Wednesday, March 25, 2009

Nymphets do not occur in polar regions.

So I went into Lolita more than a little afraid of what I would find inside. I like to think sex with 12 year olds is not acceptable to almost anyone, and I wasn't looking forward to reading about it. I will write about my changing attitude toward Humbert throughout (as far as I have read, anyhow, which is just past page 200) the book because I think all of us have probably considered the weight of the subject matter. Mostly, though, I think one's personal reactions to a book ARE important, expecially in a work likely to evoke strong reactions.

Like I said, I went into it with malice already on my mind, so of course it was there. His description of his first love, Annabel, moved me very slightly, but mostly I remained surly, partiularly his descriptions of any woman over the age of 14. And even more so as he went on to describe nymphets in general--the notion that some percentage of the population of pubescent girls are somehow evil and deserve creepy thoughts and desires and "ask" for them! Humbert had that against him, but his general writing (Humbert's, not Nabokov's, if that's possible) also came across as pretentious at best, unsettling at worst. At best, it has a nice tone, but he mentioned how attractive he is about six times and seems to dismiss a lot of things as below him. At worst, he writes about lust for children (and later, the touching of them) as though it is beauitful--thouroughly disturbing! My revulsion hit a peak when he was first infatuated with Dolly, creepily doing anything to be near her undectected. When he got off on her sitting with her legs on his lap, I was oddly... not repulsed, and even less so when he mentioned how glad he was he didn't have to defile her to get off (pleased is much too strong, though).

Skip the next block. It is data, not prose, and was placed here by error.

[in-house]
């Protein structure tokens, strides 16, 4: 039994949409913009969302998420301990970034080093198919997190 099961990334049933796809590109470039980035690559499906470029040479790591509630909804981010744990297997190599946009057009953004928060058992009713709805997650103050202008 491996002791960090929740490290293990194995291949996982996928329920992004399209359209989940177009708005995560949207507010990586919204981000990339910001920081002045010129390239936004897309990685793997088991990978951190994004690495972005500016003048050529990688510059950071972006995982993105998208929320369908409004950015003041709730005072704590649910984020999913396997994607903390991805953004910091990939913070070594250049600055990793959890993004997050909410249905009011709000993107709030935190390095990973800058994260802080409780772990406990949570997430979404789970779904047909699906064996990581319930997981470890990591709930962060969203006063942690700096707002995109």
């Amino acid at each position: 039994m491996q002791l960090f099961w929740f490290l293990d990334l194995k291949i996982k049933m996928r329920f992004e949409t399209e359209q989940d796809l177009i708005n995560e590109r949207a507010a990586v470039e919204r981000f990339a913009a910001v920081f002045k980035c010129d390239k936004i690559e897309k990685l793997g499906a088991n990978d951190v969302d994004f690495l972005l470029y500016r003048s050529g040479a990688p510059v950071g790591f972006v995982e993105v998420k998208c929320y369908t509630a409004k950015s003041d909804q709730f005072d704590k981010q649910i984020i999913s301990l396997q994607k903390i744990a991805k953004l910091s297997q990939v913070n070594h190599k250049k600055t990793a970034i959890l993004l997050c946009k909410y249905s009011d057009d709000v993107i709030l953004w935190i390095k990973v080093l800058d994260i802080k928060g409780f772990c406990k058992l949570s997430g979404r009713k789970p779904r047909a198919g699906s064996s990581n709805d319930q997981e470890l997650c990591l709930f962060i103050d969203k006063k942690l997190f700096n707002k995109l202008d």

His decision to marry her mother... didn't really affect me at all, nor did the vivid killing day-dreams. I think I had softened up a bit by this point, actually. When she told him that she was sending Dolly to a boarding school, I thought to myself "oh no!" I rooted for a child molester/rapist/pedophile! What?! I feel like being at such odds with the narrator and protagonist was eventually hindering my ability to get through it and so I accepted what few charms he had to offer--his occasional deep emotion for Lolita, his wit. By the second time they'd had sex, I was almost accepting this relationship as some kind of legitimate, which was also unsettling to me, my own feelings. As they traveled throughout the country, my opinion mostly moved to curiosity as to how this would play out, how long such a secret could be kept. I knew from the start that there was not brutal rape, but I vowed not to be "okay" with the happenings anyway. As I read, though, I found myself not hating Humbert, even rooting for him occasionally. Lolita's blase attitude to what was going on didn't help either. I reminded myself, though, that all I had was Humbert and he was certainly an unreliable narrator. I cannot know for sure what was actually going on at any given time.

Now that Humbert and Lolita have settled and his only sin (besides the continual rape and paying her for sex and kisses, which I have somehow just started taking for granted) is being much too overprotective a father (father?!), I've certainly settled with them into a comfortable, if not grotesque, pattern. I look forward to stretching the limits of my ethics as I read further.

No comments:

Post a Comment